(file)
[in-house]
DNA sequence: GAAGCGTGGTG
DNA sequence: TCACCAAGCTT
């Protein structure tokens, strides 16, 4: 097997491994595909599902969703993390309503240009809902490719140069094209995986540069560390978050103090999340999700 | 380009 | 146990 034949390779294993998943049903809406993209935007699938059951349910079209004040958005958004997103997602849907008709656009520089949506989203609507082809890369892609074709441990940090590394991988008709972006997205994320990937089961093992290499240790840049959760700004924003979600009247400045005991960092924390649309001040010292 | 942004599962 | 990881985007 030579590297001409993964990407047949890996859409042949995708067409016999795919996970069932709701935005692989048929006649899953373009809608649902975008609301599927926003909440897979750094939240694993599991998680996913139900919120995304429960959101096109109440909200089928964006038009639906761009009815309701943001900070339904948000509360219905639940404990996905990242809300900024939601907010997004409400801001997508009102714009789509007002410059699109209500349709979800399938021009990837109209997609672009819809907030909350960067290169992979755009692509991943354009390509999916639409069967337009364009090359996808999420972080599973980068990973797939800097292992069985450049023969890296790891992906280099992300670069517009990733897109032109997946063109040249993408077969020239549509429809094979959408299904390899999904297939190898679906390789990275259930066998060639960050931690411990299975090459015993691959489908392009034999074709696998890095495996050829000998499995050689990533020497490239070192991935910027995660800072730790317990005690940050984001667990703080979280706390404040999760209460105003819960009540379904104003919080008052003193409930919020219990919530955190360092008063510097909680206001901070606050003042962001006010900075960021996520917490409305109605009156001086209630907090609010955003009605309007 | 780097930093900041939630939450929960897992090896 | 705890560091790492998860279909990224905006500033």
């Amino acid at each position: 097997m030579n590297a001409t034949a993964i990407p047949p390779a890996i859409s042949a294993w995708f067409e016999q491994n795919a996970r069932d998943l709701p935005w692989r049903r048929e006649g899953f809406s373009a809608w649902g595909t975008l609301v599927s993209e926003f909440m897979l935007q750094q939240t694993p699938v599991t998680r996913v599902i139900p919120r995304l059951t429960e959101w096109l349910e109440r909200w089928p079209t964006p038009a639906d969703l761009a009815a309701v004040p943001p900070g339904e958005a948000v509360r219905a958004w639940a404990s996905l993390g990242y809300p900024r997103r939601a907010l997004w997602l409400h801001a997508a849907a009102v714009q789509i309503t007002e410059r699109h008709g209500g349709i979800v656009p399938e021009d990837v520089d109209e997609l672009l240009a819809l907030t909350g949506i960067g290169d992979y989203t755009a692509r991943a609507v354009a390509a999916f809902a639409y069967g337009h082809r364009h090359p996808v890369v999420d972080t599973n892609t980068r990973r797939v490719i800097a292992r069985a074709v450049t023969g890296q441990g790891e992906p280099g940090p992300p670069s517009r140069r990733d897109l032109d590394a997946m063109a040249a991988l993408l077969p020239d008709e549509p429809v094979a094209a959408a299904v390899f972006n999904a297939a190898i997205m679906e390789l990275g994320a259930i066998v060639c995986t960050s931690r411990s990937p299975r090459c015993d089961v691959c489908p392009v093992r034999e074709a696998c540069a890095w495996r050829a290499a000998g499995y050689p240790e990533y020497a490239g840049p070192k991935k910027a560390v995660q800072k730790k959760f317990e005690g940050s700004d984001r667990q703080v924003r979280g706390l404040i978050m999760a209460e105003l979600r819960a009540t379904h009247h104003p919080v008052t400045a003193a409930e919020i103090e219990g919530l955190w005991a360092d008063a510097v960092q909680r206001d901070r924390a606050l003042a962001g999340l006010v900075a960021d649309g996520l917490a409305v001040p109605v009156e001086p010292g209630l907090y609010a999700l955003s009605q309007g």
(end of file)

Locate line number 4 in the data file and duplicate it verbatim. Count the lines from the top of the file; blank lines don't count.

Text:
């Protein structure tokens, strides 16, 4: 097997491994595909599902969703993390309503240009809902490719140069094209995986540069560390978050103090999340999700 | 380009 | 146990 034949390779294993998943049903809406993209935007699938059951349910079209004040958005958004997103997602849907008709656009520089949506989203609507082809890369892609074709441990940090590394991988008709972006997205994320990937089961093992290499240790840049959760700004924003979600009247400045005991960092924390649309001040010292 | 942004599962 | 990881985007 030579590297001409993964990407047949890996859409042949995708067409016999795919996970069932709701935005692989048929006649899953373009809608649902975008609301599927926003909440897979750094939240694993599991998680996913139900919120995304429960959101096109109440909200089928964006038009639906761009009815309701943001900070339904948000509360219905639940404990996905990242809300900024939601907010997004409400801001997508009102714009789509007002410059699109209500349709979800399938021009990837109209997609672009819809907030909350960067290169992979755009692509991943354009390509999916639409069967337009364009090359996808999420972080599973980068990973797939800097292992069985450049023969890296790891992906280099992300670069517009990733897109032109997946063109040249993408077969020239549509429809094979959408299904390899999904297939190898679906390789990275259930066998060639960050931690411990299975090459015993691959489908392009034999074709696998890095495996050829000998499995050689990533020497490239070192991935910027995660800072730790317990005690940050984001667990703080979280706390404040999760209460105003819960009540379904104003919080008052003193409930919020219990919530955190360092008063510097909680206001901070606050003042962001006010900075960021996520917490409305109605009156001086209630907090609010955003009605309007 | 780097930093900041939630939450929960897992090896 | 705890560091790492998860279909990224905006500033």